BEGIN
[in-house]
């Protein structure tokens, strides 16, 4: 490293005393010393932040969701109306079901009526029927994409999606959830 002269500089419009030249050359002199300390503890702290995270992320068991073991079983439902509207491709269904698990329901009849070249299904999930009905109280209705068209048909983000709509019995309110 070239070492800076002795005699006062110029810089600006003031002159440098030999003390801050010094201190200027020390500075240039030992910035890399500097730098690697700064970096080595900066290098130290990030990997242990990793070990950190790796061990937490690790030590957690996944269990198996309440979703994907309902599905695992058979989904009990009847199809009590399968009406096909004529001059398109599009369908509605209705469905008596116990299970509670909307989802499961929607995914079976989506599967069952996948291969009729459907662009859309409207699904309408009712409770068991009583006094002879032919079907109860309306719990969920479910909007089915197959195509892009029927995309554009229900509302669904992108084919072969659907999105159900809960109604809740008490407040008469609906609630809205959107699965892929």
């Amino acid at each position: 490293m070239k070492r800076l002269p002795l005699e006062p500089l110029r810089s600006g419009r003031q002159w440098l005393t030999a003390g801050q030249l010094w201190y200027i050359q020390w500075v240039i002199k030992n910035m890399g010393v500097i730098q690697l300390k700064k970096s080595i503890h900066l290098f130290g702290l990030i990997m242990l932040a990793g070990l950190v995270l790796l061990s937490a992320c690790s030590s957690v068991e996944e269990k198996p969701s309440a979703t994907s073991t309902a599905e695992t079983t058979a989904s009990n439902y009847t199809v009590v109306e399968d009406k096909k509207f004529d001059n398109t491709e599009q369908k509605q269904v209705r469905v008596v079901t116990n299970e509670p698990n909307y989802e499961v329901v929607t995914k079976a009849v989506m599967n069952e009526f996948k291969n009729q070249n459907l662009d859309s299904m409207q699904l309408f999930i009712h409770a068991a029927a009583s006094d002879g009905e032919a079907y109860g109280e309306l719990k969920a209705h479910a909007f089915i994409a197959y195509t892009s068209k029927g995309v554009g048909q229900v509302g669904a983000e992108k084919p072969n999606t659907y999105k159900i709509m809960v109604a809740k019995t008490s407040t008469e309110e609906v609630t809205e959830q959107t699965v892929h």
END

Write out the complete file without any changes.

[in-house]
């Protein structure tokens, strides 16, 4: 490293005393010393932040969701109306079901009526029927994409999606959830 002269500089419009030249050359002199300390503890702290995270992320068991073991079983439902509207491709269904698990329901009849070249299904999930009905109280209705068209048909983000709509019995309110 070239070492800076002795005699006062110029810089600006003031002159440098030999003390801050010094201190200027020390500075240039030992910035890399500097730098690697700064970096080595900066290098130290990030990997242990990793070990950190790796061990937490690790030590957690996944269990198996309440979703994907309902599905695992058979989904009990009847199809009590399968009406096909004529001059398109599009369908509605209705469905008596116990299970509670909307989802499961929607995914079976989506599967069952996948291969009729459907662009859309409207699904309408009712409770068991009583006094002879032919079907109860309306719990969920479910909007089915197959195509892009029927995309554009229900509302669904992108084919072969659907999105159900809960109604809740008490407040008469609906609630809205959107699965892929």
């Amino acid at each position: 490293m070239k070492r800076l002269p002795l005699e006062p500089l110029r810089s600006g419009r003031q002159w440098l005393t030999a003390g801050q030249l010094w201190y200027i050359q020390w500075v240039i002199k030992n910035m890399g010393v500097i730098q690697l300390k700064k970096s080595i503890h900066l290098f130290g702290l990030i990997m242990l932040a990793g070990l950190v995270l790796l061990s937490a992320c690790s030590s957690v068991e996944e269990k198996p969701s309440a979703t994907s073991t309902a599905e695992t079983t058979a989904s009990n439902y009847t199809v009590v109306e399968d009406k096909k509207f004529d001059n398109t491709e599009q369908k509605q269904v209705r469905v008596v079901t116990n299970e509670p698990n909307y989802e499961v329901v929607t995914k079976a009849v989506m599967n069952e009526f996948k291969n009729q070249n459907l662009d859309s299904m409207q699904l309408f999930i009712h409770a068991a029927a009583s006094d002879g009905e032919a079907y109860g109280e309306l719990k969920a209705h479910a909007f089915i994409a197959y195509t892009s068209k029927g995309v554009g048909q229900v509302g669904a983000e992108k084919p072969n999606t659907y999105k159900i709509m809960v109604a809740k019995t008490s407040t008469e309110e609906v609630t809205e959830q959107t699965v892929h």